This article was originally published on Phys.org


“On Sept. 20, 2017, Hurricane Maria barreled across Puerto Rico with winds of up to 155 miles per hour and battering rain that flooded towns, knocked out communications networks and destroyed the power grid. In the rugged central mountains and the lush northeast, Maria unleashed its fury as fierce winds completely defoliated the tropical forests and broke and uprooted trees. Heavy rainfall triggered thousands of landslides that mowed over swaths of steep mountainsides.

In April a team of NASA scientists traveled to Puerto Rico with airborne instrumentation to survey damages from Hurricane Maria to the island’s forests. “From the air, the scope of the hurricane’s damages was startling,” said NASA Earth scientist Bruce Cook, who led the campaign. “The dense, interlocking canopies that blanketed the island before the storm were reduced to a tangle of downed  and isolated survivors, stripped of their branches.”

NASA’s Earth-observing satellites monitor the world’s forests to detect seasonal changes in vegetation cover or abrupt forest losses from deforestation, but at spatial and time scales that are too coarse to see changes. To get a more detailed look, NASA flew an airborne instrument called Goddard’s Lidar, Hyperspectral and Thermal Imager, or G-LiHT. From the belly of a small aircraft flying one thousand feet above the trees, G-LiHT collected multiple measurements of forests across the island, including high-resolution photographs, surface temperatures and the heights and structure of the vegetation.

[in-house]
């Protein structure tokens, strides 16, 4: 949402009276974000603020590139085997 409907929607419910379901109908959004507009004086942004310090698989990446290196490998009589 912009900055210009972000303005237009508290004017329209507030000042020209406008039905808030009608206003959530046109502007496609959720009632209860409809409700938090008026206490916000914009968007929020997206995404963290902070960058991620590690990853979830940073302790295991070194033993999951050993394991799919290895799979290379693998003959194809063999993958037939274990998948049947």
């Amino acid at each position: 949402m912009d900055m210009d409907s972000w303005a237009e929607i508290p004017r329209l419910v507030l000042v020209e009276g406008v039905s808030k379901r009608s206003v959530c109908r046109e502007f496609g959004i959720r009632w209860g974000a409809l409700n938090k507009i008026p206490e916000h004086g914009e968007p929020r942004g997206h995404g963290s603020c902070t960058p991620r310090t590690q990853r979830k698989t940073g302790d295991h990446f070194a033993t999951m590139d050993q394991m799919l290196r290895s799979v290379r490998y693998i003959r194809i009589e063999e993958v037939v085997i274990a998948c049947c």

The U.S. Forest Service, the U.S. Fish and Wildlife Service, the Federal Emergency Management Agency and NASA provided funding for the airborne campaign. The team flew many of the same tracks with G-LiHT as it had in the spring of 2017, months before Hurricane Maria made landfall, as part of a study of how  regrow on abandoned agricultural land. The before-and-after comparison shows forests across the island still reeling from the hurricane’s impact…”

Read on at: Phys.org